The Importance of Aging in the Innovation Process of Organizations

The Importance of Aging in the Innovation Process of Organizations

DOI: 10.4018/978-1-6684-6351-2.ch005
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The authors of this chapter aim to present the links between an aging workforce, innovation, and creativity. They address each of these themes individually, and then analyze the interconnection between the central theme (i.e., the aging workforce with creativity and innovation), and in the last point, analyze the innovative work behavior as a conclusive way of using the knowledge and skills of the aging workforce as a competitive advantage for an organization. Thus, this chapter demonstrates that the aging workforce, contrary to popular belief, is one of the age segments of organizations that contributes most to the innovation process since there is a symbiotic process between older and younger workers, and this is also evident in the creative process since innovation and creativity are intrinsic processes.
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Aging is characterized by the natural biological process innate to any human being that occurs throughout their lifetime. At the same time, the phenomenon of demographic aging directly impacts the amount of labor available in each organization and country (Cepellos, 2018).

Derived from reduced fertility and mortality rates and increased life expectancy, and improved health and hygiene systems, concerns about economic expansion, growth, and workforce shortages have arisen as a result of population aging, as it is projected that unless there is a change in work patterns and retirement age the vast majority of individuals will be of retirement age (Settels, 2022). Thus, the Organisation for Economic Cooperation and Development projections indicated that between 2000 and 2020, there would be an increase of 63% of the labor force aged 50 to 64 (The Organization for Economic Cooperation and Development, 2020).

This is already verified in developed countries such as those belonging to the European Union, Sweden, Canada, Australia, Israel, China, and Mexico, among others, thus showing that this is a worldwide phenomenon (Rinsky-Halivni et al., 2022; Rodriguez & Saenz, 2022; Stengård et al., 2022; Stone & Harkiolakis, 2022; Zhang & Wood, 2022). To combat labor shortages in developed countries due to an aging population and a low birth rate, most countries have adopted policies such as postponing the retirement age to extend working life in order to mitigate a possible shortage of workers in the current labor market, and as aging has become a global phenomenon, this practice has also become prevalent worldwide (Rinsky-Halivni et al., 2022; Rodriguez & Saenz, 2022; Stengård et al., 2022; Stone & Harkiolakis, 2022; Zhang & Wood, 2022). On the other hand, this issue is only being discovered in underdeveloped countries such as Bangladesh. However, experts are already saying that the retirement age will have to be raised for retirees to be economically self-sufficient and independent (Islam et al., 2022).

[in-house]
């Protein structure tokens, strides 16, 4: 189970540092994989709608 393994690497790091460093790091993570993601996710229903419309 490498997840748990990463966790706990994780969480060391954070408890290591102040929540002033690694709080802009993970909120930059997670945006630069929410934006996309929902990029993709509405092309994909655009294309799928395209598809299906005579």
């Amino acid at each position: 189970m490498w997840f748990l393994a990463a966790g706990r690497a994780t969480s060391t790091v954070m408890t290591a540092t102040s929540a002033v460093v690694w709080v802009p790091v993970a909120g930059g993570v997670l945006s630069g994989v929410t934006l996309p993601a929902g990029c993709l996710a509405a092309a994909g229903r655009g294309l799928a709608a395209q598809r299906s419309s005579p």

Times have changed, and currently, many individuals intend to work beyond retirement age, either because they wish to remain active, either physically or intellectually, or to make up for some insufficiencies in the pension they will receive, or even due to the difficulties of social security systems. Simultaneously, new knowledge about physiology and human anatomy and cumulatively about human aging was developed and acquired (Pinto et al., 2015). Individuals must realize that aging does not translate into something negative but may very well be the opposite to be something positive for the individual, such as improved health, financial security, and social and family participation (Pinto et al., 2015). Due to an increasingly aging population, but also more active, it was considered necessary to define the concept of Active Aging based on three pillars: health, participation, and security, with the perspective that people can maintain productive lives in society (World Health Organization, 2012).

Key Terms in this Chapter

Knowledge Transfer: Refers to the exchange of life experiences, technical knowledge, and practical knowledge among the various employees of the organization, either between age segments or within the same age segment.

Innovative Work Behavior: This translates as the innovative behavior of an individual, applying his or her creativity, skills, and knowledge in a process capable of generating innovative ideas and elaborate projects that allow putting those ideas into practice regarding new products, new ways of producing, or reinventing a product.

Aging: Is based on the demographic aging of the population inherent to the increase in average life expectancy and improvements in health and hygiene conditions, together with the decrease in birth and mortality rates.

Economic Growth: It consists of the increase in the production of one or several economic units over one or several periods. Such an increase presupposes the nation's enrichment and improving the standard of living.

Skills: Consists of the knowledge, skills, and attitudes inherent to an individual user in performing an individual's function.

Innovation: Its goal is to create something new or introduce novelties through the renewal or re-creation of a given product or way of producing. Such a process necessarily means changing or improving a given product or way of producing and is one of the engines of economic growth.

Creativity: This is a competency described as the ability to imagine, produce, create, or invent new ideas or concepts; such thinking is the predecessor of the innovation process through the creation of a new idea or way of looking at a problem or a new process.

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